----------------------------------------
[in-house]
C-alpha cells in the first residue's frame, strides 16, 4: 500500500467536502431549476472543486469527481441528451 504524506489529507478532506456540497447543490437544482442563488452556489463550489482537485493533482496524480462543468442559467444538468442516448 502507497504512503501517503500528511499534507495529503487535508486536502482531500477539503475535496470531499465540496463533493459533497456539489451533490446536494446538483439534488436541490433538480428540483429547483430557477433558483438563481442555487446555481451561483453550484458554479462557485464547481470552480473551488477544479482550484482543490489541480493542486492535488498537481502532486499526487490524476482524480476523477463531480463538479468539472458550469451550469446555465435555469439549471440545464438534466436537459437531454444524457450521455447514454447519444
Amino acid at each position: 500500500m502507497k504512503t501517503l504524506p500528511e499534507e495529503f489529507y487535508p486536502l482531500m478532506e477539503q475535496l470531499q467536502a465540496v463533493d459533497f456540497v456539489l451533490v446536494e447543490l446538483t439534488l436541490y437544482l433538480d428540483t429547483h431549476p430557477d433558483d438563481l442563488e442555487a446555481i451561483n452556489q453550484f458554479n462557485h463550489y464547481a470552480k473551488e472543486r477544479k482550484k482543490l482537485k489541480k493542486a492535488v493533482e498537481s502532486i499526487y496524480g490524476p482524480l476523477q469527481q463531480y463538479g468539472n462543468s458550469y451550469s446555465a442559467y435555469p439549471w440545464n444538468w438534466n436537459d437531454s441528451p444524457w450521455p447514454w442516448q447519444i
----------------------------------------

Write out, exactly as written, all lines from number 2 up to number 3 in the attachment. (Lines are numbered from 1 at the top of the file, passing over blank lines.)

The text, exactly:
C-alpha cells in the first residue's frame, strides 16, 4: 500500500467536502431549476472543486469527481441528451 504524506489529507478532506456540497447543490437544482442563488452556489463550489482537485493533482496524480462543468442559467444538468442516448 502507497504512503501517503500528511499534507495529503487535508486536502482531500477539503475535496470531499465540496463533493459533497456539489451533490446536494446538483439534488436541490433538480428540483429547483430557477433558483438563481442555487446555481451561483453550484458554479462557485464547481470552480473551488477544479482550484482543490489541480493542486492535488498537481502532486499526487490524476482524480476523477463531480463538479468539472458550469451550469446555465435555469439549471440545464438534466436537459437531454444524457450521455447514454447519444
Amino acid at each position: 500500500m502507497k504512503t501517503l504524506p500528511e499534507e495529503f489529507y487535508p486536502l482531500m478532506e477539503q475535496l470531499q467536502a465540496v463533493d459533497f456540497v456539489l451533490v446536494e447543490l446538483t439534488l436541490y437544482l433538480d428540483t429547483h431549476p430557477d433558483d438563481l442563488e442555487a446555481i451561483n452556489q453550484f458554479n462557485h463550489y464547481a470552480k473551488e472543486r477544479k482550484k482543490l482537485k489541480k493542486a492535488v493533482e498537481s502532486i499526487y496524480g490524476p482524480l476523477q469527481q463531480y463538479g468539472n462543468s458550469y451550469s446555465a442559467y435555469p439549471w440545464n444538468w438534466n436537459d437531454s441528451p444524457w450521455p447514454w442516448q447519444i